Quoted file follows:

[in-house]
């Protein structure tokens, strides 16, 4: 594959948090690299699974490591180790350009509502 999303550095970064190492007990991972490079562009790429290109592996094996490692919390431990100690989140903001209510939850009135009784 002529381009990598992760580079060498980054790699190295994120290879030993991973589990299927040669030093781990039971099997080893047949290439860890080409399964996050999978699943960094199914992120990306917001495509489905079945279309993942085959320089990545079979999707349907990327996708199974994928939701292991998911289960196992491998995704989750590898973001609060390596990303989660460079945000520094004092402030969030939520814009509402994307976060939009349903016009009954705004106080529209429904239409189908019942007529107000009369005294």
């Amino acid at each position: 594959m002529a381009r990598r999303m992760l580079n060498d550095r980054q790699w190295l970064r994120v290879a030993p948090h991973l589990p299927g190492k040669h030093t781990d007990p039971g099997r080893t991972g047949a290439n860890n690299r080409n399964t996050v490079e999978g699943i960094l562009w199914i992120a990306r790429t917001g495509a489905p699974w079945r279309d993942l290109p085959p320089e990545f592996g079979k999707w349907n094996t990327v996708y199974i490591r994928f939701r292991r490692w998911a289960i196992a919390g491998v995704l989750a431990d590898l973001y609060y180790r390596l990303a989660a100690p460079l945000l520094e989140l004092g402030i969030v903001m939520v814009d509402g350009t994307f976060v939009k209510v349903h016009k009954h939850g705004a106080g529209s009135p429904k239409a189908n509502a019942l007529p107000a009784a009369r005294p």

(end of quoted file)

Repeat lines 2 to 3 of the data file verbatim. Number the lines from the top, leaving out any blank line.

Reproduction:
């Protein structure tokens, strides 16, 4: 594959948090690299699974490591180790350009509502 999303550095970064190492007990991972490079562009790429290109592996094996490692919390431990100690989140903001209510939850009135009784 002529381009990598992760580079060498980054790699190295994120290879030993991973589990299927040669030093781990039971099997080893047949290439860890080409399964996050999978699943960094199914992120990306917001495509489905079945279309993942085959320089990545079979999707349907990327996708199974994928939701292991998911289960196992491998995704989750590898973001609060390596990303989660460079945000520094004092402030969030939520814009509402994307976060939009349903016009009954705004106080529209429904239409189908019942007529107000009369005294």
């Amino acid at each position: 594959m002529a381009r990598r999303m992760l580079n060498d550095r980054q790699w190295l970064r994120v290879a030993p948090h991973l589990p299927g190492k040669h030093t781990d007990p039971g099997r080893t991972g047949a290439n860890n690299r080409n399964t996050v490079e999978g699943i960094l562009w199914i992120a990306r790429t917001g495509a489905p699974w079945r279309d993942l290109p085959p320089e990545f592996g079979k999707w349907n094996t990327v996708y199974i490591r994928f939701r292991r490692w998911a289960i196992a919390g491998v995704l989750a431990d590898l973001y609060y180790r390596l990303a989660a100690p460079l945000l520094e989140l004092g402030i969030v903001m939520v814009d509402g350009t994307f976060v939009k209510v349903h016009k009954h939850g705004a106080g529209s009135p429904k239409a189908n509502a019942l007529p107000a009784a009369r005294p």